The Importance Of A Government API Phase
24 Feb 2014
I’m stepping back and trying to understand more about where we are at in the history of APIs. Looking at the API space in terms of our past, provides me with a healthier understanding of where we are currently, and where things are possibly headed. I tend to not get blinded by the shiny new technology that surrounds us, hopefuly allowing me to see a bigger picture.
I just wrote about how I feel we are in what I would call the enterprise phase of APIs, where large companies, not just tech startups are seeing the benefit of web APIs. I think there will still be lots of innovation from startups, but to take the API economy to the level, where it is truly part of the global economy, the enterprise has to get on the train.
These phases of API evolution don’t happen one after another, they overlap, with commerce, social, cloud and mobile all feeding into what is attracting large global enterprises to APIs, while all these sectors also need the enterprise to get on board--everything is interconnected. As with the enterprise layer of the API economy, I think the recent increased government awareness of APIs, is just as significant as the attention we are seeing from the enterprise.
While writing my post about the the enterprise phase, I noticed that I’m speaking with just as many federal agencies as I have been from the enterprise. I can’t help but look at this movement in government alongside the big moves from the enterprise. Many folks aren’t seeing the movement they’d like to from our government when it comes to APIs, but even though things aren't perfect, we are seeing big movement from all levels of government when it comes to open data and API, with over 75 federal agencies deploying APIs.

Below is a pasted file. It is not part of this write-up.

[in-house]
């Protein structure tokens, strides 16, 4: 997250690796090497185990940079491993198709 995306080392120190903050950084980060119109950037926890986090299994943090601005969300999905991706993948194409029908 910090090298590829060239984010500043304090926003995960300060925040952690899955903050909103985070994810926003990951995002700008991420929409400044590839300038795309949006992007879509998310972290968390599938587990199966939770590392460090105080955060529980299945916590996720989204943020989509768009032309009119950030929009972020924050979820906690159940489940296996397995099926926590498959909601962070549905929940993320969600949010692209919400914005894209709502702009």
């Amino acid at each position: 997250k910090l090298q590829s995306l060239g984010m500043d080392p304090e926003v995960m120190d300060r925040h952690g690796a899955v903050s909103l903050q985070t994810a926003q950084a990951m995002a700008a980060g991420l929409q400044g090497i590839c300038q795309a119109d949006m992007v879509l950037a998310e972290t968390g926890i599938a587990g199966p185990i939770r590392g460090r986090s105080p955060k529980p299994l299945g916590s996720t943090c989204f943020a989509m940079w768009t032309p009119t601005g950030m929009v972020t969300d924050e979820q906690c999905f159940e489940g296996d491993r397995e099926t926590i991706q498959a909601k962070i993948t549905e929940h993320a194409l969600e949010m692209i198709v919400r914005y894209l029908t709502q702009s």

In the last month, I’ve talked to numerous federal agencies about their API strategies, beyond just open data—I mean census, regulatory, patent, education, healthcare and other commerce stimulating aspects of our federal government, the big stuff. Thanks to the hard work of many open data and API savvy tech folks, the word is out across all levels of government, and people are asking for APIs. Citizens, leaders, other agencies, and even other countries are asking for simple web API access to our vital public resources, and the government is having to step it up.
Much like the enterprise phase I described last week needed social, cloud and mobile to make APIs work for the enterprise, I think it all will also depend on government having viable APIs. Much like our legacy economy, government and business work in concert, feeding each other—the API economy will be driven by not just the innovation of startups, and the global resources of the enterprise, it will depend on our government being machine readable by default.
Businesses will need to be able to efficiently monitor regulations, file and pay taxes, navigate the world of patents, and not just when they are required to interact with government—businesses need to be able to obtain resources from government in a frictionless, and beneficial way. Individuals will need to be able to apply for loans, file and pay taxes, and engage with government via their mobile devices and laptops--APIs will faciliate all of this.
When it come to the API economy, I am always stating that we can’t just look at the technology of APIs, we have to look at the business and politics of APIs. As we try to understand where we are at, and where we are going, we have to look beyond the tech, understand that we not just need the enterprise on board, we also need the government to be up to speed on APIs, otherwise the rest of the space will suffer, and the API economy will sputter along, never quite achieving its full potential.